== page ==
Stewart was an amazing person - A wonderful husband, a fantastic brother, a loving son and an adored uncle. He was also a brilliant friend and colleague and is missed by so many people. His family are determined that his death will never be in vain and are doing their part to beat bowel cancer for good. We are fundraising for the Bobby Moore Fund which is part of Cancer Research UK and specialises in research into bowel cancer. If you wish to donate to the fund, you can via https://www.justgiving.com/Geraldine-Smith3 .
If you haven’t already done so, please read the article which appeared in the Daily Record and learn from Stewart’s story that you must never be complacent. It makes grim reading for us, his family, even though we were beside him throughout his ordeal, or battle; call it what you will. http://www.dailyrecord.co.uk/lifestyle/heartbroken-widow-geraldine-smith-raises-3452997
Similarly, if you haven’t heard it, please listen to Geraldine’s moving radio interview which was on Radio Scotland recently.
Stewart began writing The Grambler when he was between procedures and hoping for some form of recovery. He loved all aspects of football and was a lifelong Motherwell supporter. His wish was that The Grambler should continue after his death and I have been happy to oblige. Welcome to The Grambler, the most ill-informed blog you are ever likely to see. Read on and enjoy…
I have just seen an advert for the new Renault Megane. I’m not sure if the advertising strategy is going to work...
It starts with a view of a smart architect-designed house. It then cuts to an interior view and we see the owner, a young handsome guy, picking up his car keys. The keys are lying on a magazine which has his picture on the cover. So we are meant to infer from that, that he is a successful and famous person. However, the magazine isn’t some fluffy Hello or OK type thing; it appears to be something quite serious. It implies that he is not only famous but important; perhaps a scientist.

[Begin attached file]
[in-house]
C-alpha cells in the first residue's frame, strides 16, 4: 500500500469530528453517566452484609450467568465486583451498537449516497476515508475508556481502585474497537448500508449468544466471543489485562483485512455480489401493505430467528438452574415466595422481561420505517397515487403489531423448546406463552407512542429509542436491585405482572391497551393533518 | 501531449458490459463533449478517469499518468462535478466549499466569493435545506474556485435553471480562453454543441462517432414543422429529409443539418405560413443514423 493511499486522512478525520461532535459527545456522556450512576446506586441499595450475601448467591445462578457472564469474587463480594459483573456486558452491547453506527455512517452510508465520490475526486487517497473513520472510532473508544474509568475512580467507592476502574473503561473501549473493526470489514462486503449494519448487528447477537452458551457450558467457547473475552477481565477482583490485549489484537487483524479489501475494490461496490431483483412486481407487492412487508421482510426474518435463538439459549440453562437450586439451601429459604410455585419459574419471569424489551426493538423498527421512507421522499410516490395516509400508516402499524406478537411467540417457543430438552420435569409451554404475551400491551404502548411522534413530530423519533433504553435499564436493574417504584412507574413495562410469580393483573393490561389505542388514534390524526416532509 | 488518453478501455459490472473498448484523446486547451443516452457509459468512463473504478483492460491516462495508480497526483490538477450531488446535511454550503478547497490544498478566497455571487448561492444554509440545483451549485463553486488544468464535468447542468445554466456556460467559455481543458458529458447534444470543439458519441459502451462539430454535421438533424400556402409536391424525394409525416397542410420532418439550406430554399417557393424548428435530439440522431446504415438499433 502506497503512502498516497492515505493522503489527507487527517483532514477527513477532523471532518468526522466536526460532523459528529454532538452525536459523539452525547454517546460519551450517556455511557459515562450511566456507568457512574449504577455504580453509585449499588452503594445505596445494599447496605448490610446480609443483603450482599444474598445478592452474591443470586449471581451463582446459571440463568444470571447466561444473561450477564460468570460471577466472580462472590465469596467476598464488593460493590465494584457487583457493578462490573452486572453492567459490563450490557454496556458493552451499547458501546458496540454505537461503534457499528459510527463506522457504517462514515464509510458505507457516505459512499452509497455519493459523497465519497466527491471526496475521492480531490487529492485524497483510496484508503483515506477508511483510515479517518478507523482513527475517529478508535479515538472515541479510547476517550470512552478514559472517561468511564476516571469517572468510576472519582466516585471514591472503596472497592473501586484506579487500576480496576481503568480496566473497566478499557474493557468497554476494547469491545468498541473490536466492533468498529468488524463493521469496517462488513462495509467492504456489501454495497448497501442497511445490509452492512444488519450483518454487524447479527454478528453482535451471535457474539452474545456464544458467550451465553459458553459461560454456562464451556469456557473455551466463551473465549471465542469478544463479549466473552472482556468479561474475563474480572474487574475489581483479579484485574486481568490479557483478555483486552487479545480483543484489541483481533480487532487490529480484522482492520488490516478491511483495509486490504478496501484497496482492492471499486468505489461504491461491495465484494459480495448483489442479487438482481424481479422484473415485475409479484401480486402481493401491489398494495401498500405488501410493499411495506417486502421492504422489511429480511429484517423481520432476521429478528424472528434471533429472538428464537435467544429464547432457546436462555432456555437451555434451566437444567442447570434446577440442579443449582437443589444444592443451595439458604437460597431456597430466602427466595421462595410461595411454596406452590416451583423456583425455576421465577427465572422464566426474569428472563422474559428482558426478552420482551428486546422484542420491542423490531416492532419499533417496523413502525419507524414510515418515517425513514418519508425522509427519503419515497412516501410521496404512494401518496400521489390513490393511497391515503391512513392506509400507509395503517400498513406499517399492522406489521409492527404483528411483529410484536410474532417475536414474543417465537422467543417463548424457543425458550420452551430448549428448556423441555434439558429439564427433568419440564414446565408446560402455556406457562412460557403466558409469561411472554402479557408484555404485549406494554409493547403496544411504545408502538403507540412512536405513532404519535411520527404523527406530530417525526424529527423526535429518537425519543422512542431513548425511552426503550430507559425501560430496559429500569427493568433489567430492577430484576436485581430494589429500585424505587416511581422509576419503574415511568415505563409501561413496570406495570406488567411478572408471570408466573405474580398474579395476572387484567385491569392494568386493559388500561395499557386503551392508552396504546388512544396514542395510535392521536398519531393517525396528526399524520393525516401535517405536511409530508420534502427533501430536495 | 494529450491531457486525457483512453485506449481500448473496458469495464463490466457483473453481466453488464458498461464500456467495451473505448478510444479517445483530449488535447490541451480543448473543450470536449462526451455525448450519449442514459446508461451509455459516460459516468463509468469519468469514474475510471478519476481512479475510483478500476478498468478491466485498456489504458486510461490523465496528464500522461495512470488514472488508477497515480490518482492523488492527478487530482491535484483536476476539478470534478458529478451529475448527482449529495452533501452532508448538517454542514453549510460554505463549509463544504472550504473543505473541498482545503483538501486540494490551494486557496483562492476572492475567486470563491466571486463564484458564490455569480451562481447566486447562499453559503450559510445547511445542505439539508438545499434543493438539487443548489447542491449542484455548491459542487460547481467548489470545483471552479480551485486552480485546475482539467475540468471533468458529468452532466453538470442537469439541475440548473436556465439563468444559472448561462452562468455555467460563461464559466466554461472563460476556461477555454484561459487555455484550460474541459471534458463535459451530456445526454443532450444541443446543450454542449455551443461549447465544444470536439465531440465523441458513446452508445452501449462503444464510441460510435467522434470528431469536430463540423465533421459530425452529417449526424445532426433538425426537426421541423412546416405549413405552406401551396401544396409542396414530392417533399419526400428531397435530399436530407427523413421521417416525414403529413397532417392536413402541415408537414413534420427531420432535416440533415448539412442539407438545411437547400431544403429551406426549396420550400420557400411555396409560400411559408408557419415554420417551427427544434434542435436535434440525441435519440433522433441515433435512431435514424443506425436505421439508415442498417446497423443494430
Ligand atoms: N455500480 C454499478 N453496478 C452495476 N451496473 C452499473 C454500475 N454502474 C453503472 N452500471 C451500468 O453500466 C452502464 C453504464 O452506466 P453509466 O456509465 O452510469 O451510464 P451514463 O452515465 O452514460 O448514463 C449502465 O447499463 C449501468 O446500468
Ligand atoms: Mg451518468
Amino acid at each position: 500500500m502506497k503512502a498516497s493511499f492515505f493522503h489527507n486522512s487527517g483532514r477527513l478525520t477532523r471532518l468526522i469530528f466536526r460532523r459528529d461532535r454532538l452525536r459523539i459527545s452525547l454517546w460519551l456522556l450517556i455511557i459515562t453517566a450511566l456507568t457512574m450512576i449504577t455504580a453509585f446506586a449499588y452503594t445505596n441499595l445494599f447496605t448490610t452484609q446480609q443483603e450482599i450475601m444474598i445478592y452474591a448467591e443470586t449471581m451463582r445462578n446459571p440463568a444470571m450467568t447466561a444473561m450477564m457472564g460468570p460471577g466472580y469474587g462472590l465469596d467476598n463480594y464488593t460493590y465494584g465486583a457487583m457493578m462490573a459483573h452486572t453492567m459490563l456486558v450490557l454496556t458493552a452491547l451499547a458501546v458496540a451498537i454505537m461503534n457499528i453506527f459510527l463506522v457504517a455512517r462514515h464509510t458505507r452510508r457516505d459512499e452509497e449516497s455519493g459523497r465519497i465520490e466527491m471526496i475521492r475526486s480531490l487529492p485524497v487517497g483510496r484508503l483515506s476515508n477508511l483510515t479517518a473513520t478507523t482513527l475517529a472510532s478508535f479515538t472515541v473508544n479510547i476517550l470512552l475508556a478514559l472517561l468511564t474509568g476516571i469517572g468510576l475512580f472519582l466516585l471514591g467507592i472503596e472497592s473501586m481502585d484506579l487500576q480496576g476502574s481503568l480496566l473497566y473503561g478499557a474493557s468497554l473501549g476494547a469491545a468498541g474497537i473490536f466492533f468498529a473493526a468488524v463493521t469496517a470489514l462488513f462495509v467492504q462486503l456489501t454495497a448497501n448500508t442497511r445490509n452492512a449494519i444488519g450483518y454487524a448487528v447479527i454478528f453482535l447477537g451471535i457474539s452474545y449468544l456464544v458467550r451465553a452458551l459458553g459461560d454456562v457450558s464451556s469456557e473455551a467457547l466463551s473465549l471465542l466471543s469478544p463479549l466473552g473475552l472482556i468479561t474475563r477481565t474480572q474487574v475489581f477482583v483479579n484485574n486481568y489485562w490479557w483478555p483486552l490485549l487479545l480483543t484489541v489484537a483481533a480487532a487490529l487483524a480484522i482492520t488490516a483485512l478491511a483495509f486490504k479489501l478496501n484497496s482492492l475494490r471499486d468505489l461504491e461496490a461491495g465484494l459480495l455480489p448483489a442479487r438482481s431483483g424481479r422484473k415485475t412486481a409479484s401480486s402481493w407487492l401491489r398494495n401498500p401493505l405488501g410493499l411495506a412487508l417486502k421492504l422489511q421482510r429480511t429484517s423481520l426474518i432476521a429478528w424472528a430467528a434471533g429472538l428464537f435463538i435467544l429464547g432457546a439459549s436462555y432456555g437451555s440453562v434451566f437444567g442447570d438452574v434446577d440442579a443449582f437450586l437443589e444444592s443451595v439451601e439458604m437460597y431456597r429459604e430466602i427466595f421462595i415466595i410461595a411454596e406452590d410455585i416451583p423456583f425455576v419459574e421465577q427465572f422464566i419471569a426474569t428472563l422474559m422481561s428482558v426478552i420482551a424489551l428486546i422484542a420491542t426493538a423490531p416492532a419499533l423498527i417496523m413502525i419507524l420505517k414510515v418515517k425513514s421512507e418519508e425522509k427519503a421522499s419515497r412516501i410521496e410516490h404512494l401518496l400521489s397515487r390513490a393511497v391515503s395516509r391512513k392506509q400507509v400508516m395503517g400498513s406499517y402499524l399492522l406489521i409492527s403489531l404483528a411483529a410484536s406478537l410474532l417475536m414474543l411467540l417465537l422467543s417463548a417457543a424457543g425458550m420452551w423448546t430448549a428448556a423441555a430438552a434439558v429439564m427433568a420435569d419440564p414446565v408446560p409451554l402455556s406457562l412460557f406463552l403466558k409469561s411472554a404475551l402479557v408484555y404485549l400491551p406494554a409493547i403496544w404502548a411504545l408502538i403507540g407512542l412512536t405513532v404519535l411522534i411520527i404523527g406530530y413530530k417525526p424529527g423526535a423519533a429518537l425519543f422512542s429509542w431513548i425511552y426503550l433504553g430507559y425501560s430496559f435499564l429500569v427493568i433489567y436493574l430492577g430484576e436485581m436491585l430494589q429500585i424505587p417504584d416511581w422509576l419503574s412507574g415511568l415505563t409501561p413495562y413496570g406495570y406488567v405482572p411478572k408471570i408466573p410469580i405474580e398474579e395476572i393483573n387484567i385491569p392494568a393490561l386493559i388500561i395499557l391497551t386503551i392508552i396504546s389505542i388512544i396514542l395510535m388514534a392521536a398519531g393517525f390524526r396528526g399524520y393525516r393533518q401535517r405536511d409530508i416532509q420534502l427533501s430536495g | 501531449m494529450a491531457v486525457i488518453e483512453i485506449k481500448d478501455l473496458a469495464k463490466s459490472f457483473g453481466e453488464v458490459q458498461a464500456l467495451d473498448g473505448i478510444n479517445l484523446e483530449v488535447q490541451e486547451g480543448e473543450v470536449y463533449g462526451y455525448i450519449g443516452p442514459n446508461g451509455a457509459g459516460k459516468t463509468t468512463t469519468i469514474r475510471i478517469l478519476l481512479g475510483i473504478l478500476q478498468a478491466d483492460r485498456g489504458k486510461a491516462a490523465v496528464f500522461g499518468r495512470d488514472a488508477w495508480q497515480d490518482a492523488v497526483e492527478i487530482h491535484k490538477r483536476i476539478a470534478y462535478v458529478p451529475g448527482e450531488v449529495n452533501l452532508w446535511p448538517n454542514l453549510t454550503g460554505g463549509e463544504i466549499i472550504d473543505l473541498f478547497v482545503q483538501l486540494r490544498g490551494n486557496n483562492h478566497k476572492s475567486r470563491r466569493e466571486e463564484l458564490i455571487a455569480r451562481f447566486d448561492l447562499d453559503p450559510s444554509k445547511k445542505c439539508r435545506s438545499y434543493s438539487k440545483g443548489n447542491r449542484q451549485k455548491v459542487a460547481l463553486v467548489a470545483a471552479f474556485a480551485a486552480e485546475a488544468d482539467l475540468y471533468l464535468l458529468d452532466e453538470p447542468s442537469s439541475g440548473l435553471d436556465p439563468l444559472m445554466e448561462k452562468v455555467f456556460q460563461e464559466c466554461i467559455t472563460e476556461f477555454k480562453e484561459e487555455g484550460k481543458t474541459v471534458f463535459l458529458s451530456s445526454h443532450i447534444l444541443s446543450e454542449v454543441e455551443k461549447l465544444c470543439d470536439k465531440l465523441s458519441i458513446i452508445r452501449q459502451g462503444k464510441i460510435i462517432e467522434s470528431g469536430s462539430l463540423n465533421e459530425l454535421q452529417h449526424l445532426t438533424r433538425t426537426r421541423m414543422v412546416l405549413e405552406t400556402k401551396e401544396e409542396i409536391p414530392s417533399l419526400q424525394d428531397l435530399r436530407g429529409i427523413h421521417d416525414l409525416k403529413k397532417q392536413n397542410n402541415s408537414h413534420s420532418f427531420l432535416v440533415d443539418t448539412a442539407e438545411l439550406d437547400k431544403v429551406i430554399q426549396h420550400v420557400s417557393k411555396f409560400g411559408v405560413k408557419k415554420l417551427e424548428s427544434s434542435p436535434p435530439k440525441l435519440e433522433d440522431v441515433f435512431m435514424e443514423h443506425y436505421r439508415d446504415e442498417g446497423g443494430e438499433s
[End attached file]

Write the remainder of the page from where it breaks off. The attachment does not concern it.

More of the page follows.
He then gets into his nice new Renault. We are meant to equate success with owning a Renault Megane. Okay. Fair enough. But it doesn’t end there. Next, we see him in his working environment. He is surrounded by his workmates who look impressed with whatever he is telling them. So we now see that he is not only important, but he is popular and a good communicator.
Next, we see him in his nice new car driving along with a beautiful young lady in the passenger seat. I see. We are supposed to see the Megane as a crumpet magnet. We don’t see what he gets up to with this girl because the scene then cuts to him on stage playing a guitar. So he’s an accomplished musician. Now he’s just becoming insufferable. He is just too perfect.
Finally, we see him arriving at a huge conference centre and he begins to address an audience of important looking business people.
So, to sum up, we have a handsome guy who is so clever and important that his face is actually on the cover of a science type magazine, he is a cool guy who can relate to people, he attracts beautiful young women, he is a musician in a band and he addresses business folk a la Steve Jobs. And he drives a Renault. Come off it. First of all, nobody is that fn perfect. Second of all, if he’s that successful, he’d be driving BMW or a Jag or a Merc; not a Renault. Nothing wrong with a Renault, I might add, but it isn’t really the type of car high flyers would aspire to own.